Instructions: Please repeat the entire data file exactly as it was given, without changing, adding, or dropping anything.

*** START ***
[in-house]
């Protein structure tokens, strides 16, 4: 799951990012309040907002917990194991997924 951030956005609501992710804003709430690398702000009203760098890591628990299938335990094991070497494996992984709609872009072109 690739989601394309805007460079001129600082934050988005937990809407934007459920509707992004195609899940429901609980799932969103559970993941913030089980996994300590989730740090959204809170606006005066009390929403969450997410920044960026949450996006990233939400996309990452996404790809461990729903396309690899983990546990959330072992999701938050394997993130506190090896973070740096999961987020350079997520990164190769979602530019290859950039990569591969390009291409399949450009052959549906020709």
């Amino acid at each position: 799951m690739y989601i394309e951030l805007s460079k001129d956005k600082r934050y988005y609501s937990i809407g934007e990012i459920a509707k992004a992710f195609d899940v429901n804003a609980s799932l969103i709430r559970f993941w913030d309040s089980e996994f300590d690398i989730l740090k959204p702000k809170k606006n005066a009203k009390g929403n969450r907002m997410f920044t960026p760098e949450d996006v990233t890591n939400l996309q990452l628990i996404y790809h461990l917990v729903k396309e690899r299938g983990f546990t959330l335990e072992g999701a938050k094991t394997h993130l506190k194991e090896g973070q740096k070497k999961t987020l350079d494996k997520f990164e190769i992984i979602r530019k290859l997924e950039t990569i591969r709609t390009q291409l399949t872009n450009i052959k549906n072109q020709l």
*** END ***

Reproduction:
[in-house]
């Protein structure tokens, strides 16, 4: 799951990012309040907002917990194991997924 951030956005609501992710804003709430690398702000009203760098890591628990299938335990094991070497494996992984709609872009072109 690739989601394309805007460079001129600082934050988005937990809407934007459920509707992004195609899940429901609980799932969103559970993941913030089980996994300590989730740090959204809170606006005066009390929403969450997410920044960026949450996006990233939400996309990452996404790809461990729903396309690899983990546990959330072992999701938050394997993130506190090896973070740096999961987020350079997520990164190769979602530019290859950039990569591969390009291409399949450009052959549906020709």
């Amino acid at each position: 799951m690739y989601i394309e951030l805007s460079k001129d956005k600082r934050y988005y609501s937990i809407g934007e990012i459920a509707k992004a992710f195609d899940v429901n804003a609980s799932l969103i709430r559970f993941w913030d309040s089980e996994f300590d690398i989730l740090k959204p702000k809170k606006n005066a009203k009390g929403n969450r907002m997410f920044t960026p760098e949450d996006v990233t890591n939400l996309q990452l628990i996404y790809h461990l917990v729903k396309e690899r299938g983990f546990t959330l335990e072992g999701a938050k094991t394997h993130l506190k194991e090896g973070q740096k070497k999961t987020l350079d494996k997520f990164e190769i992984i979602r530019k290859l997924e950039t990569i591969r709609t390009q291409l399949t872009n450009i052959k549906n072109q020709l």